Assessing landscape complexity using remotely sensed and field based measurements : does landscape complexity drive leafroller parasitism rates on Oregon caneberry farms? Public Deposited

http://ir.library.oregonstate.edu/concern/graduate_thesis_or_dissertations/hx11xh81k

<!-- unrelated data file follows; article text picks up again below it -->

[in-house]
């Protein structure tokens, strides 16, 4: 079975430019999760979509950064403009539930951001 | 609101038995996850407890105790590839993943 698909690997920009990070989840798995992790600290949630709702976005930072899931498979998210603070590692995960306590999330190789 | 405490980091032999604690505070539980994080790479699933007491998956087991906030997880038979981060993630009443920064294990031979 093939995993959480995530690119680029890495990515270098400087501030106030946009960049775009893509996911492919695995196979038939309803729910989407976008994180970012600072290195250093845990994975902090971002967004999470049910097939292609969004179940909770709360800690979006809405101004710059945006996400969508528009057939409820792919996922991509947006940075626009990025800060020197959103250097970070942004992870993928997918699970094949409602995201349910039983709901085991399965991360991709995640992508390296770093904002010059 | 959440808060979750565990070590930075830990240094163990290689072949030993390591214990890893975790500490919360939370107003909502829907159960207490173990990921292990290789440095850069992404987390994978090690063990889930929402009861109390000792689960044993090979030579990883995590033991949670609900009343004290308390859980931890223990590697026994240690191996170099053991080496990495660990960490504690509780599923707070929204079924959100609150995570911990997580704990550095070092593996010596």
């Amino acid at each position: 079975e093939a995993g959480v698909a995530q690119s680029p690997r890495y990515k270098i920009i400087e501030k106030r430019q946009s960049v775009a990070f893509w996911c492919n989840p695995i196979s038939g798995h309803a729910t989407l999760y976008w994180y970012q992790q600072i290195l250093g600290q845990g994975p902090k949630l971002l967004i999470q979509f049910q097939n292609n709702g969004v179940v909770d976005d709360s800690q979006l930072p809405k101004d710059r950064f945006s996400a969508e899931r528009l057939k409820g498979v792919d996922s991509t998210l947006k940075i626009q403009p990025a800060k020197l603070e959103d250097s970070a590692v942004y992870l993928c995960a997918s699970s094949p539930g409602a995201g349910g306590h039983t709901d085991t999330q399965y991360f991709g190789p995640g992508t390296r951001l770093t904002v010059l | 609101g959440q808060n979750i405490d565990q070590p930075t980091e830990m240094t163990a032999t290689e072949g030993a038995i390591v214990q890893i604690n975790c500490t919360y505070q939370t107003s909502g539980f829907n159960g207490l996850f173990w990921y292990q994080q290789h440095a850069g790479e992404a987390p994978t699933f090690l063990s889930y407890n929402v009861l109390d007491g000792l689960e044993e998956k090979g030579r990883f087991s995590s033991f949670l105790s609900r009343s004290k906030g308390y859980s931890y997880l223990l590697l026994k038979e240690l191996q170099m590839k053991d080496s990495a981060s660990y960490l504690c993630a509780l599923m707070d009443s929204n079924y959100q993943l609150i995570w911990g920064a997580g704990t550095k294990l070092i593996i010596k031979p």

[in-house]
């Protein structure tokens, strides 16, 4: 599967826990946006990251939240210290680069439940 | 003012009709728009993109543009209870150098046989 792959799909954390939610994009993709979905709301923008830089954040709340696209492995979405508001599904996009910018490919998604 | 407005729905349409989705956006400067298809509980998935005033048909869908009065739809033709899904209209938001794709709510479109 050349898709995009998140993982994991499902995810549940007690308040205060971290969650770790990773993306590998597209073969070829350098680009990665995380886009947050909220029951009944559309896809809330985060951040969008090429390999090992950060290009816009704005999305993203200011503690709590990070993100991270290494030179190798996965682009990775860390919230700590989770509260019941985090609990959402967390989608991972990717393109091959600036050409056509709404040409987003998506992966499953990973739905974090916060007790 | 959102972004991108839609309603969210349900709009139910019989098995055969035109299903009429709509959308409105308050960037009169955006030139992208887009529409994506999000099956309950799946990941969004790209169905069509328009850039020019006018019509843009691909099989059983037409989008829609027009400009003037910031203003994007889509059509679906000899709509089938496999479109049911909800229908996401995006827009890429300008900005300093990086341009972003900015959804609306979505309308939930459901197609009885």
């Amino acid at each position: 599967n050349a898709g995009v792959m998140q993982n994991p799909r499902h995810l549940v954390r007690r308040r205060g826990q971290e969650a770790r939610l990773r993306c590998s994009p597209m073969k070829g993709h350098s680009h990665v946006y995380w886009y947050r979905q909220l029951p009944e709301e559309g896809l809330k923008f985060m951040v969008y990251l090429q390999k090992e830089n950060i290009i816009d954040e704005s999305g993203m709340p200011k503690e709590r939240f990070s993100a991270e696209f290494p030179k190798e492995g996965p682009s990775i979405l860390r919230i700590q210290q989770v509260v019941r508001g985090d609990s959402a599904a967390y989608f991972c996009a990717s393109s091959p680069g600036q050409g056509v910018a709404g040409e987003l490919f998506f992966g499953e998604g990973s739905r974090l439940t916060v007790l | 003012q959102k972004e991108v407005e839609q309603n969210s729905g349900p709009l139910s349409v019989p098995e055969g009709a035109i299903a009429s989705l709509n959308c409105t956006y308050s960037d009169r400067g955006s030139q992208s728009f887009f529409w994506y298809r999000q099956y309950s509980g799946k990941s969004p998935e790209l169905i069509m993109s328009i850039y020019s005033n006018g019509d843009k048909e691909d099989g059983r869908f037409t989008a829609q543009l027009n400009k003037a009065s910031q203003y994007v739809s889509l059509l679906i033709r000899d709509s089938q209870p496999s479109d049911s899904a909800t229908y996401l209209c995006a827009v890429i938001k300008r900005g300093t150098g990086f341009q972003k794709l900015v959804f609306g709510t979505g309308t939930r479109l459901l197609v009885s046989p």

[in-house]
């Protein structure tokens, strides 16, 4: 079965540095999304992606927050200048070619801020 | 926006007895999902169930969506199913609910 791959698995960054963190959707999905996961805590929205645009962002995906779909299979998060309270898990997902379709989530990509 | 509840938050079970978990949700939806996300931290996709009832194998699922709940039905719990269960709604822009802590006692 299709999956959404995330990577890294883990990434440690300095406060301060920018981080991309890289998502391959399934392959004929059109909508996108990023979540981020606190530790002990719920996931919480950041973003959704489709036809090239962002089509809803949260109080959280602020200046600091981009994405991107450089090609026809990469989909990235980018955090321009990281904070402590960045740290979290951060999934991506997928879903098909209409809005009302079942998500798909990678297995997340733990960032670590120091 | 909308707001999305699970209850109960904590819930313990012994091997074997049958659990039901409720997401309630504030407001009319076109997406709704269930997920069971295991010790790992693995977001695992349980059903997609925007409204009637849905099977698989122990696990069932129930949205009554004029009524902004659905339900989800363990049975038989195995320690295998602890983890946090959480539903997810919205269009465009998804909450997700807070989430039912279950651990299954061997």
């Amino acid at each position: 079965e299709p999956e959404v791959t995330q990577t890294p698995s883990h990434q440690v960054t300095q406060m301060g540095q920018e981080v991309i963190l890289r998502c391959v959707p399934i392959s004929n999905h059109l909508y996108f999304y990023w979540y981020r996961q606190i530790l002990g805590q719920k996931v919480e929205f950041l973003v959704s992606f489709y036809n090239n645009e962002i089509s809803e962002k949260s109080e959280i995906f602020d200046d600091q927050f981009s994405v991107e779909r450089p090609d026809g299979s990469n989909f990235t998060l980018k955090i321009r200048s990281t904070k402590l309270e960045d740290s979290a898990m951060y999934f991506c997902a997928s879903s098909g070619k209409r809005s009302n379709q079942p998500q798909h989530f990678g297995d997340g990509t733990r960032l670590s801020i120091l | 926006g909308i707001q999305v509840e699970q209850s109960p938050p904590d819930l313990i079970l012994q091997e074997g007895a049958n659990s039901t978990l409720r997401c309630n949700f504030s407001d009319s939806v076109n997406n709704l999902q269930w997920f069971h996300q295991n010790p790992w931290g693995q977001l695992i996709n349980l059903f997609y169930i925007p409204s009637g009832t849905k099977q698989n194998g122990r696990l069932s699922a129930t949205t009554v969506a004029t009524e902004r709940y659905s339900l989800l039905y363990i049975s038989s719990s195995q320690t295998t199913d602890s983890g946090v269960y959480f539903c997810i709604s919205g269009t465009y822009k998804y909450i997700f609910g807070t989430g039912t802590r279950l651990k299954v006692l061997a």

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  • Landscape heterogeneity is thought to differ among farm management types (i.e. organic and conventional), and this difference is hypothesized to result in variations in pest control by natural enemies. However, it is unclear if these variations in pest control are driven by landscape structure or by farm management practices themselves. Remotely sensed datasets were used to describe the landscape structure surrounding a group of organic and conventional caneberry farms in Oregon and Washington that have different leafroller parasitism rates attributed to farm management type. A finer scale survey was done at one of the farms using the remotely sensed data as well as field surveys. Landscape metrics of diversity, richness and percent non-crop were used to describe the landscapes surrounding the farm fields at scales ranging from 0.05 km to 5.00 km for the large scale study, and 0.05 km to 0.20 km for the fine scale study. In the fine scale study, data on parasitoid species assemblages, diversity, and parasitism rate were collected and analyzed against the calculated landscape metrics spatially and seasonally. The purpose of this study was to quantify effects of farm management type on habitat structure, effect of habitat structure on leafroller parasitism rate, and to access correlations between landscape metrics calculated at the landscape and field scale. Overall, the farms were embedded in a landscape that was broadly similar, with very few differences in landscape structure occurring between organic and conventional farms. Organic farms had higher vegetation height class diversity at the largest scale compared to conventional farms, while conventional farms had significantly higher percent non-crop area compared to organic farms. There was no significant effect of any of the calculated landscape metrics on parasitism rates. In the field scale study, no correlations were found between habitat metrics and parasitism rates, or between field based metrics and those calculated at the landscape scale. The results of this study suggest that conventional and organic caneberry farms in the Willamette Valley are broadly similar in the habitat conditions they provide parasitoids. This suggests that management changes to pesticide use alone could increase levels of leafroller biological control on conventional farms to levels that are comparable to those seen on organic farms. Our comparisons of the landscape scale and field scale landscape metrics showed no connection, this suggests that direct comparisons cannot be made with these particular metrics at these very different scales. Rather than comparing these types of data, it may be more useful to combine them in order to increase the resolution and predictive power of remotely sensed data for describing landscapes at broad scales.
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